This year, a different kind of MLK Day commemoration is needed. At Bates College in Lewiston, Maine, faculty and students will learn about and debate the meaning of MLK Day in light of events in Ferguson (the Michael Brown killing), Staten Island (the Eric Garner killing), and around the world, including issues regarding the treatment of Palestinians. In Baltimore, the Reginald F. Lewis Museum of Maryland African American History & Culture will hold workshops on the civil rights movement’s meaning and legacy for today, including a capstone event including city officials, university faculty, and youth organizers on how to continue the organizing work sparked by the protests in Ferguson. Several days of programs and events on voting rights, poverty, segregation, and immigration will be held at Vanderbilt University, with such participants as Harry Belafonte (on voting rights), Andrew Young, and our personal friend Andy Imparato of the Association of University Centers on Disabilities (on the civil rights of persons with disabilities).
Dr. King would have wanted to see a post-racial society, but it wasn’t to be in his lifetime and it isn’t now. Dr. Gail Christopher of the W.K. Kellogg Foundation defines the problem clearly:
“What’s good about the phrase ‘post-racial society’ is that it’s aspirational. It suggests that there is something in the heart and minds of most people that we should not be blinded by color or the fallacy of racial difference. That’s the key. This idea of racial difference is not grounded in science. The human genome and evidence tells us that there is more difference within the races than between the races. So this whole notion about racial differences is a fallacy. It has to be acknowledged that our society has been built on that fallacy. People of color are not proportionately represented in leadership roles of government or private industry. And wealth is so unevenly distributed in this nation. So all of this ties back into the institutionalization and internalization of this fallacy not only of racial difference but racial hierarchy. We have to pull the covers off and say this is as crazy as people believing the world was flat.”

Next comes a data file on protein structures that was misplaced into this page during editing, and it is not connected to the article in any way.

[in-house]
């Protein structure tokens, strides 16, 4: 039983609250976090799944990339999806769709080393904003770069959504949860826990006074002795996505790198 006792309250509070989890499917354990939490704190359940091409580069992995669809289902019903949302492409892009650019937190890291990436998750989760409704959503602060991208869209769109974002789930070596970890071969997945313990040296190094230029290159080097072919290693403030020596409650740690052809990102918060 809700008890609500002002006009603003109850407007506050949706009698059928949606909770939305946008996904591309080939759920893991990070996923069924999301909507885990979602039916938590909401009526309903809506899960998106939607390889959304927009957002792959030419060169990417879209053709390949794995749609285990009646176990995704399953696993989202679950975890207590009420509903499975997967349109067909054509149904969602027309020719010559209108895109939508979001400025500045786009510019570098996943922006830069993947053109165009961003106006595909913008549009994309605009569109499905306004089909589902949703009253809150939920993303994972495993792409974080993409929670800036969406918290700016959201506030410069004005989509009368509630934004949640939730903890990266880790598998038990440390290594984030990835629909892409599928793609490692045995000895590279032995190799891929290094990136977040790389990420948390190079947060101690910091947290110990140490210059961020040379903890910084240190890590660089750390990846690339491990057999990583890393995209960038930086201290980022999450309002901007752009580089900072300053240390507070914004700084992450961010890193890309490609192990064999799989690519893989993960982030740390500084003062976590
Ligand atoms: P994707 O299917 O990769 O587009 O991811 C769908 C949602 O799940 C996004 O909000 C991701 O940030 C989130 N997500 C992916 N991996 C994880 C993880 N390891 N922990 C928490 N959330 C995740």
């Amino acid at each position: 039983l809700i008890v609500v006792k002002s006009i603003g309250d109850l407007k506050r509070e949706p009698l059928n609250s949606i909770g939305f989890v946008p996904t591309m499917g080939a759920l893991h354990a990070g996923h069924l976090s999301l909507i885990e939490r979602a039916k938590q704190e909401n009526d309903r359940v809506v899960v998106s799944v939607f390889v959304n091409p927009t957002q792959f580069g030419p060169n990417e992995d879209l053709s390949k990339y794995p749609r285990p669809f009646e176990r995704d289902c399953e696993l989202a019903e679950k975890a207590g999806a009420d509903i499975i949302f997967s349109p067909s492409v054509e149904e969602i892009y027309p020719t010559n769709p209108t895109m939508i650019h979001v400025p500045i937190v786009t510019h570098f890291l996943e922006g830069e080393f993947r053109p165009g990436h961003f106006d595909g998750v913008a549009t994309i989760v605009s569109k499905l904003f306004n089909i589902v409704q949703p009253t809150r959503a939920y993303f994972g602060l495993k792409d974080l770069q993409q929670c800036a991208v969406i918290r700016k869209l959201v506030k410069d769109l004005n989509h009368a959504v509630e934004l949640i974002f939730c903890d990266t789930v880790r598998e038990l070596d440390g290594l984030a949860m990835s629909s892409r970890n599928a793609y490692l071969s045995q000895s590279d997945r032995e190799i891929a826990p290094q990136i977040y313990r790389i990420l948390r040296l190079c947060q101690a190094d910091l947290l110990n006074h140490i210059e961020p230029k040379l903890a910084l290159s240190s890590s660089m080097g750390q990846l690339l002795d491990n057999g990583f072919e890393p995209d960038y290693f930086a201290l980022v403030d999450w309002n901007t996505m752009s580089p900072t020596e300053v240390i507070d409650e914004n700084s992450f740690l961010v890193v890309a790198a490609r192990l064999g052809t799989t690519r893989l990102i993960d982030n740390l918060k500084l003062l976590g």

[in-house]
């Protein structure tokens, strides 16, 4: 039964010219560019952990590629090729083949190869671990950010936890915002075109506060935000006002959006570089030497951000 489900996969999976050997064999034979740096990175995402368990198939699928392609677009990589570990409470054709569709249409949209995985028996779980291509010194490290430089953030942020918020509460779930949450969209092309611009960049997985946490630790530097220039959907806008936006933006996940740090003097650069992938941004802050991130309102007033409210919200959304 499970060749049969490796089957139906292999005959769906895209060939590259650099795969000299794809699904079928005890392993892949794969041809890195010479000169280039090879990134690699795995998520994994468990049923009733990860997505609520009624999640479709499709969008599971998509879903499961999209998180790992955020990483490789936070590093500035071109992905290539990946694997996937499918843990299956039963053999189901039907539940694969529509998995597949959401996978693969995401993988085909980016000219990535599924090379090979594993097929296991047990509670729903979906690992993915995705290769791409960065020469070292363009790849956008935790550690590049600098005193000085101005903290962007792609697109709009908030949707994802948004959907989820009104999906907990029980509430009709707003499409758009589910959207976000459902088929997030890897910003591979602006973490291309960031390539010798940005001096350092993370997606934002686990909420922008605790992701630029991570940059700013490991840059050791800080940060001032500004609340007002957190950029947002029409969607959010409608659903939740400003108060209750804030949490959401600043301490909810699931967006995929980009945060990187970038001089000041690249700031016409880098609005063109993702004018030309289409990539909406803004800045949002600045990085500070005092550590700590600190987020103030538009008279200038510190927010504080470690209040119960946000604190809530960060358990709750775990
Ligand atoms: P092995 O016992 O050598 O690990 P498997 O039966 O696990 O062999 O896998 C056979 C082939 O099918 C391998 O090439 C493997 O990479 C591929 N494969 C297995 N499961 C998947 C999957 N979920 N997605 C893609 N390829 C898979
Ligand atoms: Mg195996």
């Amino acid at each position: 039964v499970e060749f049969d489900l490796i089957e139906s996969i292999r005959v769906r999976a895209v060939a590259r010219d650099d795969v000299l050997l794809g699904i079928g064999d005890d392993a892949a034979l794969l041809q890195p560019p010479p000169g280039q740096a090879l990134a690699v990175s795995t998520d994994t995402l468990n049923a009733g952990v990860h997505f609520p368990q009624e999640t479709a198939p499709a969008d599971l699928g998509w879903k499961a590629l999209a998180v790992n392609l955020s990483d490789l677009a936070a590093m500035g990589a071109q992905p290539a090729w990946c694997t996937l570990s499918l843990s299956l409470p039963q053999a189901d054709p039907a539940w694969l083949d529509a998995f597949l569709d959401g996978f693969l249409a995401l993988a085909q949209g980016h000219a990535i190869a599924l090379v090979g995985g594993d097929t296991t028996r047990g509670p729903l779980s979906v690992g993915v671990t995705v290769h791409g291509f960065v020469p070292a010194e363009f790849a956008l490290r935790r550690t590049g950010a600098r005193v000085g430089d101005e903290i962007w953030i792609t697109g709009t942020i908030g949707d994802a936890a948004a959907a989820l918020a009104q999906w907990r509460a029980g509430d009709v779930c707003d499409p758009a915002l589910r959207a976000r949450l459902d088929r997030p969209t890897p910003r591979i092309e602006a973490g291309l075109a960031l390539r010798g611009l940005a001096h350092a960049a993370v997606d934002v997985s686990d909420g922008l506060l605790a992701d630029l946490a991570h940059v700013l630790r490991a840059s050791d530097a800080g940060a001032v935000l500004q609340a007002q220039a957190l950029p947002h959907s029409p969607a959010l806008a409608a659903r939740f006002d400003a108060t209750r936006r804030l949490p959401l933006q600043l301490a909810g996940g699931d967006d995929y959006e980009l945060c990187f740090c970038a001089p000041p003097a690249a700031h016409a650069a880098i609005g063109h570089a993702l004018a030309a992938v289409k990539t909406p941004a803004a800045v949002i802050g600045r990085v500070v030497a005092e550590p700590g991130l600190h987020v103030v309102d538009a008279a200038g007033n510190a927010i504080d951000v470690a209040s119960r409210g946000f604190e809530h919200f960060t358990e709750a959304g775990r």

Just last week, the news came down that the number-three ranking Republican in the House of Representatives, Majority Whip Steve Scalise (R-LA), gave a speech to the European-American Unity and Rights Organization founded by former Ku Klux Klan grand wizard David Duke. Scalise claimed not to know that this was a white supremacist organization despite its obvious name and Duke patronage (both Scalise and Duke are Louisianans). When the nation gives racism a pass, as with Scalise’s EURO speech, it is crystal clear that the U.S. is far from post-racial.
This year, more than any in recent times, the onus on all of us should be to take back Martin Luther King Day from the emphasis on top-down, one-day, feel-good volunteer fix-up projects and refocus attention on strategies and actions to address racial inequity and injustice today. In 2009, Attorney General Eric Holder said, “Though this nation has proudly thought of itself as an ethnic melting pot, in things racial we have always been and I believe continue to be, in too many ways, essentially a nation of cowards.” In 2015, we should all be showing courage to analyze, address, and attack overt, structural, institutional, and implicit racism on the day on which we all too often miss the point of Dr. Martin Luther King, Jr.’s life and legacy by making his holiday one that doesn’t forthrightly address issues of race.—Rick Cohen